Research gaps in the organisation of primary healthcare in low-income and middle-income countries and ways to address them: a mixed-methods approach.

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dc.contributor.author Goodyear-Smith, Felicity en
dc.contributor.author Bazemore, Andrew en
dc.contributor.author Coffman, Megan en
dc.contributor.author Fortier, Richard DW en
dc.contributor.author Howe, Amanda en
dc.contributor.author Kidd, Michael en
dc.contributor.author Phillips, Robert en
dc.contributor.author Rouleau, Katherine en
dc.contributor.author van Weel, Chris en
dc.date.accessioned 2020-04-03T02:55:40Z en
dc.date.issued 2019-01 en
dc.identifier.citation BMJ global health 4(Suppl 8):e001482 Jan 2019 en
dc.identifier.issn 2059-7908 en
dc.identifier.uri http://hdl.handle.net/2292/50241 en
dc.description.abstract Introduction:Since the Alma-Ata Declaration 40 years ago, primary healthcare (PHC) has made great advances, but there is insufficient research on models of care and outcomes-particularly for low-income and middle-income countries (LMICs). Systematic efforts to identify these gaps and develop evidence-based strategies for improvement in LMICs has been lacking. We report on a global effort to identify and prioritise the knowledge needs of PHC practitioners and researchers in LMICs about PHC organisation. Methods:Three-round modified Delphi using web-based surveys. PHC practitioners and academics and policy-makers from LMICs sampled from global networks. First round (pre-Delphi survey) collated possible research questions to address knowledge gaps about organisation. Responses were independently coded, collapsed and synthesised. Round 2 (Delphi round 1) invited panellists to rate importance of each question. In round 3 (Delphi round 2), panellists ranked questions into final order of importance. Literature review conducted on 36 questions and gap map generated. Results:Diverse range of practitioners and academics in LMICs from all global regions generated 744 questions for PHC organisation. In round 2, 36 synthesised questions on organisation were rated. In round 3, the top 16 questions were ranked to yield four prioritised questions in each area. Literature reviews confirmed gap in evidence on prioritised questions in LMICs. Conclusion:In line with the 2018 Astana Declaration, this mixed-methods study has produced a unique list of essential gaps in our knowledge of how best to organise PHC, priority-ordered by LMIC expert informants capable of shaping their mitigation. Research teams in LMIC have developed implementation plans to answer the top four ranked research questions. en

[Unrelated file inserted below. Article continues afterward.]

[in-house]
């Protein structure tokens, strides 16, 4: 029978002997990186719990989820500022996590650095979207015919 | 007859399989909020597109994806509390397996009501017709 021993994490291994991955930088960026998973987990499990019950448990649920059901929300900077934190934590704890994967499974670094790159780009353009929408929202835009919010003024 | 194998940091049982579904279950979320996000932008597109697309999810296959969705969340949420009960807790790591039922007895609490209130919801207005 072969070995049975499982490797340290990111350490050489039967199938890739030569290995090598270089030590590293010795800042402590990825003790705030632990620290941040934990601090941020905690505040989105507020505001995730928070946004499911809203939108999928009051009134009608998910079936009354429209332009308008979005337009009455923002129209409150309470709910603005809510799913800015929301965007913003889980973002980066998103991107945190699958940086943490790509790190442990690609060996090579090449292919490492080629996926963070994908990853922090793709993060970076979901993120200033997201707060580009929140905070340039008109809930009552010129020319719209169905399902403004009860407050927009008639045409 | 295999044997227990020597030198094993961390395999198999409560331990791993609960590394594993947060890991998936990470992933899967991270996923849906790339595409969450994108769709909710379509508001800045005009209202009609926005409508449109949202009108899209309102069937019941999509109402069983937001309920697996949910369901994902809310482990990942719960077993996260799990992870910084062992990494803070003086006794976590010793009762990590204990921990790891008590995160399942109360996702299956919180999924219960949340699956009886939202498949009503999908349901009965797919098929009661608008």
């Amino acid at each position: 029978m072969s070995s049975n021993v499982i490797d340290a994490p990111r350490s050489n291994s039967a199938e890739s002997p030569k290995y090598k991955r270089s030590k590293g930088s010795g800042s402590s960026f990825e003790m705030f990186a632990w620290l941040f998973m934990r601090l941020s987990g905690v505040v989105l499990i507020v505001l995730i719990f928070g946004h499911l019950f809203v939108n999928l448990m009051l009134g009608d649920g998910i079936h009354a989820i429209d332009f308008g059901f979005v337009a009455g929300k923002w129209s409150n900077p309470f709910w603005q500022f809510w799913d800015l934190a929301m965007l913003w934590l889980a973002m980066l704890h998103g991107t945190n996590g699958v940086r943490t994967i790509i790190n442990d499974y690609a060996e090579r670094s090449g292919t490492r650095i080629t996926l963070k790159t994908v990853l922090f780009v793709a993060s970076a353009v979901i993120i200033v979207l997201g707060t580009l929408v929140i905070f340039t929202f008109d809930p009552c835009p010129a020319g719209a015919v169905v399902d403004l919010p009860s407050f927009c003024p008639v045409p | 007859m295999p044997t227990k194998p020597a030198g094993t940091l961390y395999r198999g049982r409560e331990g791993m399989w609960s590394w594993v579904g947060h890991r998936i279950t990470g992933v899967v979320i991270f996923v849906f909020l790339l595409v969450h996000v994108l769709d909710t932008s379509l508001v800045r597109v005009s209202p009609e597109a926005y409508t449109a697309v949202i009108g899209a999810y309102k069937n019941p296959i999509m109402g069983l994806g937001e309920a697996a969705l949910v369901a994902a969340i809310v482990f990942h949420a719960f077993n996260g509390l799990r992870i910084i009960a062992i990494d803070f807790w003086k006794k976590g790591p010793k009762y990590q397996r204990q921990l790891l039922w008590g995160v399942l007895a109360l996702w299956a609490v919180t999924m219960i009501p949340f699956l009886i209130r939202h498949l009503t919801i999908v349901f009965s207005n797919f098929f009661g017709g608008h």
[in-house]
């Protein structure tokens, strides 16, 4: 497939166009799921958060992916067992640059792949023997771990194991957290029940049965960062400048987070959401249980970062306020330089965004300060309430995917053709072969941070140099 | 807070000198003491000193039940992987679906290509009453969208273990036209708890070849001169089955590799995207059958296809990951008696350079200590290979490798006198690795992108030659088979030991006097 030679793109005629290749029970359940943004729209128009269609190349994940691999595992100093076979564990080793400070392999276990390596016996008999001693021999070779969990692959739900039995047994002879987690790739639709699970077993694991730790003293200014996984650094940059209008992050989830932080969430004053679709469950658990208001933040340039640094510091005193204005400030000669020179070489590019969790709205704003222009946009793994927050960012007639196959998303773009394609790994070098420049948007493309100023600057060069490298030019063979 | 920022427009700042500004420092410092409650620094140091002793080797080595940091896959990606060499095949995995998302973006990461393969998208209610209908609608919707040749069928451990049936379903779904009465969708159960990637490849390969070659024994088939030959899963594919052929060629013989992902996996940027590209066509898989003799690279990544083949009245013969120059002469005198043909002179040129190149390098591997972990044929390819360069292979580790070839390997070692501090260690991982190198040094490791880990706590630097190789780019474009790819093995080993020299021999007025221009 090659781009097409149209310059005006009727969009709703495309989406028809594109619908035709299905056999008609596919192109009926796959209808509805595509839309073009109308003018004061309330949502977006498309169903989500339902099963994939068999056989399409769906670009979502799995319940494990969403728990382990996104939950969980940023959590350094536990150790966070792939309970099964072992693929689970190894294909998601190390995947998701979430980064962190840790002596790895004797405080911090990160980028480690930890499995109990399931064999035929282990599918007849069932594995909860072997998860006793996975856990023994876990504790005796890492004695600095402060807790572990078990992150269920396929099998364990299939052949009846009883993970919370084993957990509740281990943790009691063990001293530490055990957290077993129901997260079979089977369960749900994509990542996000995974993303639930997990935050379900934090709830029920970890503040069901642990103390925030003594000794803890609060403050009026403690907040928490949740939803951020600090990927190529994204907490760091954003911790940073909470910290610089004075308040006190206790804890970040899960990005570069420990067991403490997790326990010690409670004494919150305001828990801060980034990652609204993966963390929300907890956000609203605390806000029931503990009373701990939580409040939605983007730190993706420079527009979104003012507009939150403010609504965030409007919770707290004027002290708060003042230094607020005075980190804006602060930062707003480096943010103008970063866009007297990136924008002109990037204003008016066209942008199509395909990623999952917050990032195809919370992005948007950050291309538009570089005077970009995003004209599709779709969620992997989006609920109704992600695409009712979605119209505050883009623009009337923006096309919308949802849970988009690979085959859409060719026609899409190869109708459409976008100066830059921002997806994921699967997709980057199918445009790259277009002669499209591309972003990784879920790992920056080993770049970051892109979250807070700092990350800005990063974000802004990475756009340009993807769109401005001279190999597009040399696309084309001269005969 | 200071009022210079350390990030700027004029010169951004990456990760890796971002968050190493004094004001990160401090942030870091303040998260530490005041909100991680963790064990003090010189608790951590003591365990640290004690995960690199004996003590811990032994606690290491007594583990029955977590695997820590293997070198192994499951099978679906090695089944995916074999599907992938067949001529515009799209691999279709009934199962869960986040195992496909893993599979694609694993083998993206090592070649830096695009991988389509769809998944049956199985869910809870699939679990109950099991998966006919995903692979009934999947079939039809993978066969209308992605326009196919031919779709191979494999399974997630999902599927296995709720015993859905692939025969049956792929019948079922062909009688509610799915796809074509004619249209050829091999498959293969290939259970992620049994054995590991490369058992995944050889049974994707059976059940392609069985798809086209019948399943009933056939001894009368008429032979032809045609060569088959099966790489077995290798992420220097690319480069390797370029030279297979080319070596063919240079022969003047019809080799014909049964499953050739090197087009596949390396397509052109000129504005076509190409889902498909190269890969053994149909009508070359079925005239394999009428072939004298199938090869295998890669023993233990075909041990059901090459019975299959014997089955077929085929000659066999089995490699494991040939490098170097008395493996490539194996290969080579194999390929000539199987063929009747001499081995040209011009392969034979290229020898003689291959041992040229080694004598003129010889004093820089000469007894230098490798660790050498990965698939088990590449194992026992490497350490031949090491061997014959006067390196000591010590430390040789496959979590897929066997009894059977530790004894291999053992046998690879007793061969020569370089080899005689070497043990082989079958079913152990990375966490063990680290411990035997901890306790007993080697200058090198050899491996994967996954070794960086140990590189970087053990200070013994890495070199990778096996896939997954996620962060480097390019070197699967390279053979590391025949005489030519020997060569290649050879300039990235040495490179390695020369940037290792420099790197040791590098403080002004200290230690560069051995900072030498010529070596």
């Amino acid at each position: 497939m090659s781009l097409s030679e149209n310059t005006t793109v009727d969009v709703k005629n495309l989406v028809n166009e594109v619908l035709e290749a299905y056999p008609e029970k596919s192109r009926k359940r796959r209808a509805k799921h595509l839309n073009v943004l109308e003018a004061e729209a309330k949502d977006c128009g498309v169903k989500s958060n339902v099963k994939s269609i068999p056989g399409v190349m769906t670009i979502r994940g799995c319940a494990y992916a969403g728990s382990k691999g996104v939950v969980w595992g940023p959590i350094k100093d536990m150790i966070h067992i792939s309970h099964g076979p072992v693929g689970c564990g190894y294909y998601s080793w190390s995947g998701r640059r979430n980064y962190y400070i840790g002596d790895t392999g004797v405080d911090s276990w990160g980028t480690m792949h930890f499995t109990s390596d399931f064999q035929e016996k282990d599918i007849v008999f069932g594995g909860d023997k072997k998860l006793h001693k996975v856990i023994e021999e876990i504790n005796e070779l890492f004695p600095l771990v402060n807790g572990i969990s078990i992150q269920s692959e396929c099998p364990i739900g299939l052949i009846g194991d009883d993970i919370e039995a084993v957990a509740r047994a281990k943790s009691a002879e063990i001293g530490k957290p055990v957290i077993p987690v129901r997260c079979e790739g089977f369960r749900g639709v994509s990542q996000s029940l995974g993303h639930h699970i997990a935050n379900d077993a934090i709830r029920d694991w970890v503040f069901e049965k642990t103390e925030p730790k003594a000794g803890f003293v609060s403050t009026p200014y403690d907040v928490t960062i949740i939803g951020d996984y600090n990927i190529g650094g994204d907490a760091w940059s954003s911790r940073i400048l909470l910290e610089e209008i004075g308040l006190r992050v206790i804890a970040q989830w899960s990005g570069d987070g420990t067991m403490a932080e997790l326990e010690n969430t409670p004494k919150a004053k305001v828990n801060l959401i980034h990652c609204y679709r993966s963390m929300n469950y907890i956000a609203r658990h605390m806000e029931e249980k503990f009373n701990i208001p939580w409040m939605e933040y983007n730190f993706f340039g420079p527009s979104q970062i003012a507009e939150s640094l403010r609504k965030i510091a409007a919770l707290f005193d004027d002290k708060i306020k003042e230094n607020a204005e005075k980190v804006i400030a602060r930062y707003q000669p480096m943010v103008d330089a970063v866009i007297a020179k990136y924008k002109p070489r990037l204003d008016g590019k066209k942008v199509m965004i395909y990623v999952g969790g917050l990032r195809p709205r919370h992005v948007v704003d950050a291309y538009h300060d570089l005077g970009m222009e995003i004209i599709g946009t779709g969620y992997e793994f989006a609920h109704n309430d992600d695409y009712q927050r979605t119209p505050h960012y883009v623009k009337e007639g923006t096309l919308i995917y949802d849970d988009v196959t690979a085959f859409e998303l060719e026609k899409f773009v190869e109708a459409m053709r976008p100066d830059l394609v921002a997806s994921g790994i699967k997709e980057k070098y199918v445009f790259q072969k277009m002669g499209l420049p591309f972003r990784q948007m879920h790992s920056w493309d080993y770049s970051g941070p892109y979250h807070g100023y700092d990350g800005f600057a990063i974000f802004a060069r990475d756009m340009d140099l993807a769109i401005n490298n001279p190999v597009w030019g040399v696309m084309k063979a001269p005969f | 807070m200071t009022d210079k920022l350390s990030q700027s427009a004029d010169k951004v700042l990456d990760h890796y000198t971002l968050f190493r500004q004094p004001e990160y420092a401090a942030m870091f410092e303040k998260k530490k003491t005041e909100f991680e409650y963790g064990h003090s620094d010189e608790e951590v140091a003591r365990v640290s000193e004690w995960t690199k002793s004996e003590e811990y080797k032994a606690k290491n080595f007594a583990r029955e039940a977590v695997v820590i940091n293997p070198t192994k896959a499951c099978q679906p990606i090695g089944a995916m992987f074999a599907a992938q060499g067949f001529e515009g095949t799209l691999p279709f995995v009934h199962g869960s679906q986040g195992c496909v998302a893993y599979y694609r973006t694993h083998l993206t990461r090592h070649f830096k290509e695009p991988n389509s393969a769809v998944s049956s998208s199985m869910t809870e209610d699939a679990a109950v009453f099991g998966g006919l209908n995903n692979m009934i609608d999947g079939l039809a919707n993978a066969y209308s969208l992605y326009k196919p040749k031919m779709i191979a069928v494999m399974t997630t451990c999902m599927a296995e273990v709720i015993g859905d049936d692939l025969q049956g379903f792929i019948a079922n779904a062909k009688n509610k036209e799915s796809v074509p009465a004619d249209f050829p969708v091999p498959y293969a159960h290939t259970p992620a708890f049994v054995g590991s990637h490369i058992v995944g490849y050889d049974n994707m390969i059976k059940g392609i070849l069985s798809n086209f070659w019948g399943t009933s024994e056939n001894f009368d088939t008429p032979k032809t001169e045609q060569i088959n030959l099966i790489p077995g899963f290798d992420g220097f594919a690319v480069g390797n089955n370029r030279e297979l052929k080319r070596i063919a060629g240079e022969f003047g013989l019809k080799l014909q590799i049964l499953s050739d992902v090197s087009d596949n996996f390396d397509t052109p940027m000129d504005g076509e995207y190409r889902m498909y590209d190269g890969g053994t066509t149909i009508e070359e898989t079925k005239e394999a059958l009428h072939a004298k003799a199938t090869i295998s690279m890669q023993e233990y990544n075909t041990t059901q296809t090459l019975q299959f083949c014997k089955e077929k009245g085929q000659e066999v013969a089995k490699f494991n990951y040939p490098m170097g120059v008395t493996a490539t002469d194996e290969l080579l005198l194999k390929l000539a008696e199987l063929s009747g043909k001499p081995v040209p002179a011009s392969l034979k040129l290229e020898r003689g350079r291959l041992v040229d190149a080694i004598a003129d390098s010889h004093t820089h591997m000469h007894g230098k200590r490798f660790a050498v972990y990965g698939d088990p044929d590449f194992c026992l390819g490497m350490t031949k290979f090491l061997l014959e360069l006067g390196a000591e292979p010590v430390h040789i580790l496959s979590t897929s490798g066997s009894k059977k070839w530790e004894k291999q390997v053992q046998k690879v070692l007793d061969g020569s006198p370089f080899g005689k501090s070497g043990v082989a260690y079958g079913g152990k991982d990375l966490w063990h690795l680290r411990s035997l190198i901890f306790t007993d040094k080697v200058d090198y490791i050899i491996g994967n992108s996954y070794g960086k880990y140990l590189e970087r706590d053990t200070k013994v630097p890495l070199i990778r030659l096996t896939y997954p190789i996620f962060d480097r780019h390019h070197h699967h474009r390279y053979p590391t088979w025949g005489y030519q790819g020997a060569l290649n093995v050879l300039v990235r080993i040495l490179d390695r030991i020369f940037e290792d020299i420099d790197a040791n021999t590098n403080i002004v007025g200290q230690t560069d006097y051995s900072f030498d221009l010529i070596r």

dc.format.medium Electronic-eCollection en
dc.language eng en
dc.relation.ispartofseries BMJ global health en
dc.rights Items in ResearchSpace are protected by copyright, with all rights reserved, unless otherwise indicated. Previously published items are made available in accordance with the copyright policy of the publisher. en
dc.rights.uri https://researchspace.auckland.ac.nz/docs/uoa-docs/rights.htm en
dc.rights.uri https://creativecommons.org/licenses/by-nc/4.0/ en
dc.title Research gaps in the organisation of primary healthcare in low-income and middle-income countries and ways to address them: a mixed-methods approach. en
dc.type Journal Article en
dc.identifier.doi 10.1136/bmjgh-2019-001482 en
pubs.issue Suppl 8 en
pubs.begin-page e001482 en
pubs.volume 4 en
dc.rights.holder Copyright: The authors en
pubs.publication-status Published en
dc.rights.accessrights http://purl.org/eprint/accessRights/OpenAccess en
pubs.subtype research-article en
pubs.subtype Journal Article en
pubs.elements-id 789133 en
pubs.org-id Medical and Health Sciences en
pubs.org-id Population Health en
pubs.org-id Gen.Practice& Primary Hlthcare en
dc.identifier.eissn 2059-7908 en
pubs.record-created-at-source-date 2019-09-10 en
pubs.dimensions-id 31497316 en


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